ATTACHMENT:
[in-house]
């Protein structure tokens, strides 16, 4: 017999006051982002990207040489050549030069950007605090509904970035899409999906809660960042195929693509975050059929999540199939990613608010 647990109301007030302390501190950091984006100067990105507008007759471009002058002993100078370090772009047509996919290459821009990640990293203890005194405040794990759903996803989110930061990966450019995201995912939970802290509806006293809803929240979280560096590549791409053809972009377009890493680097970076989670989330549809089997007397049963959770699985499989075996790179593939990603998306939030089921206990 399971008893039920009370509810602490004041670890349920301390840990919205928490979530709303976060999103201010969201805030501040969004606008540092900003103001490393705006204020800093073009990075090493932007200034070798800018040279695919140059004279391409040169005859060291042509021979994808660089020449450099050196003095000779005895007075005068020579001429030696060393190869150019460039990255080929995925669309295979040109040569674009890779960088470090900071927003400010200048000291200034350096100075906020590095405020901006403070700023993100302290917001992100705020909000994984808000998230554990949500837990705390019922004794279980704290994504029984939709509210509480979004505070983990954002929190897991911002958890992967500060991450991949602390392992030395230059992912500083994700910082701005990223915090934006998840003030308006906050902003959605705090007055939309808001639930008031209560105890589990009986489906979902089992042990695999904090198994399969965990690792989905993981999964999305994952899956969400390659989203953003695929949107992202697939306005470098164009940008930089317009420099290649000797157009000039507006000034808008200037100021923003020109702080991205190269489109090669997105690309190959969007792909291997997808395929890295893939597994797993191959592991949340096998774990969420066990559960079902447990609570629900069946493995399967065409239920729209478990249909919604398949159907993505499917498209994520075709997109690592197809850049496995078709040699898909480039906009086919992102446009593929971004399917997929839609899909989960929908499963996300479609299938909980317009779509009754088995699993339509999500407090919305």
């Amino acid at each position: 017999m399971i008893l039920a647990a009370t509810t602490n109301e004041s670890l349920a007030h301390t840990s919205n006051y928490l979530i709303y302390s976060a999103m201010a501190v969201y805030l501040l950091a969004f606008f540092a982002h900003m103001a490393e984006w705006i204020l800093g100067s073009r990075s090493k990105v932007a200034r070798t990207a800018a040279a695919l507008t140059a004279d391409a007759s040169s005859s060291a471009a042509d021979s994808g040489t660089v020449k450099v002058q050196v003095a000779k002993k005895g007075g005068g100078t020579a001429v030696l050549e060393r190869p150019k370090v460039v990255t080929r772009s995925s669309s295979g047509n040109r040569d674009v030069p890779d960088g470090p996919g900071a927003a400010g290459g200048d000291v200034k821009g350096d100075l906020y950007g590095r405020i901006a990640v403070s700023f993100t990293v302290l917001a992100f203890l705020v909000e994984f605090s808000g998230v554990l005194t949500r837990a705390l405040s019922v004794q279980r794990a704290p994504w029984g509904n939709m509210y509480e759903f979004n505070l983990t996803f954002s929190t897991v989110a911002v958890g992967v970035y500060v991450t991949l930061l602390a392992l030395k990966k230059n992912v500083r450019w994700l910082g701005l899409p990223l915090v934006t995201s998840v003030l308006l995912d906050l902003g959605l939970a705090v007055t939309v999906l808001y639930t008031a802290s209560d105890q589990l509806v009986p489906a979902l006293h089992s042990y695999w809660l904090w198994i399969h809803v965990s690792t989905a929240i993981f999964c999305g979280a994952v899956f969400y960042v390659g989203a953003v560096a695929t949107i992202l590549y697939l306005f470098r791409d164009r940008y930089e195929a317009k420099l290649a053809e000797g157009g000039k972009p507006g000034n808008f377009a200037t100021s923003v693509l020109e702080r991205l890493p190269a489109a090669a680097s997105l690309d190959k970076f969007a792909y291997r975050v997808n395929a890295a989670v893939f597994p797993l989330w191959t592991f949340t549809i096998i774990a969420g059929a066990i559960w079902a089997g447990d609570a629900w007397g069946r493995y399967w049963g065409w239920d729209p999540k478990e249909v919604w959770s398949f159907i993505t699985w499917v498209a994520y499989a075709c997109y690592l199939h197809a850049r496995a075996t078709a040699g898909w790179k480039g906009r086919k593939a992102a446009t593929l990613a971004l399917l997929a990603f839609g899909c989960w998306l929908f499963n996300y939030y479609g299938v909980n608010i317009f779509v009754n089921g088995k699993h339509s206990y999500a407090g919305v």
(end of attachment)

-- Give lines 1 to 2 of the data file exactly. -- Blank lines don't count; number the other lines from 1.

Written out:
[in-house]
């Protein structure tokens, strides 16, 4: 017999006051982002990207040489050549030069950007605090509904970035899409999906809660960042195929693509975050059929999540199939990613608010 647990109301007030302390501190950091984006100067990105507008007759471009002058002993100078370090772009047509996919290459821009990640990293203890005194405040794990759903996803989110930061990966450019995201995912939970802290509806006293809803929240979280560096590549791409053809972009377009890493680097970076989670989330549809089997007397049963959770699985499989075996790179593939990603998306939030089921206990 399971008893039920009370509810602490004041670890349920301390840990919205928490979530709303976060999103201010969201805030501040969004606008540092900003103001490393705006204020800093073009990075090493932007200034070798800018040279695919140059004279391409040169005859060291042509021979994808660089020449450099050196003095000779005895007075005068020579001429030696060393190869150019460039990255080929995925669309295979040109040569674009890779960088470090900071927003400010200048000291200034350096100075906020590095405020901006403070700023993100302290917001992100705020909000994984808000998230554990949500837990705390019922004794279980704290994504029984939709509210509480979004505070983990954002929190897991911002958890992967500060991450991949602390392992030395230059992912500083994700910082701005990223915090934006998840003030308006906050902003959605705090007055939309808001639930008031209560105890589990009986489906979902089992042990695999904090198994399969965990690792989905993981999964999305994952899956969400390659989203953003695929949107992202697939306005470098164009940008930089317009420099290649000797157009000039507006000034808008200037100021923003020109702080991205190269489109090669997105690309190959969007792909291997997808395929890295893939597994797993191959592991949340096998774990969420066990559960079902447990609570629900069946493995399967065409239920729209478990249909919604398949159907993505499917498209994520075709997109690592197809850049496995078709040699898909480039906009086919992102446009593929971004399917997929839609899909989960929908499963996300479609299938909980317009779509009754088995699993339509999500407090919305």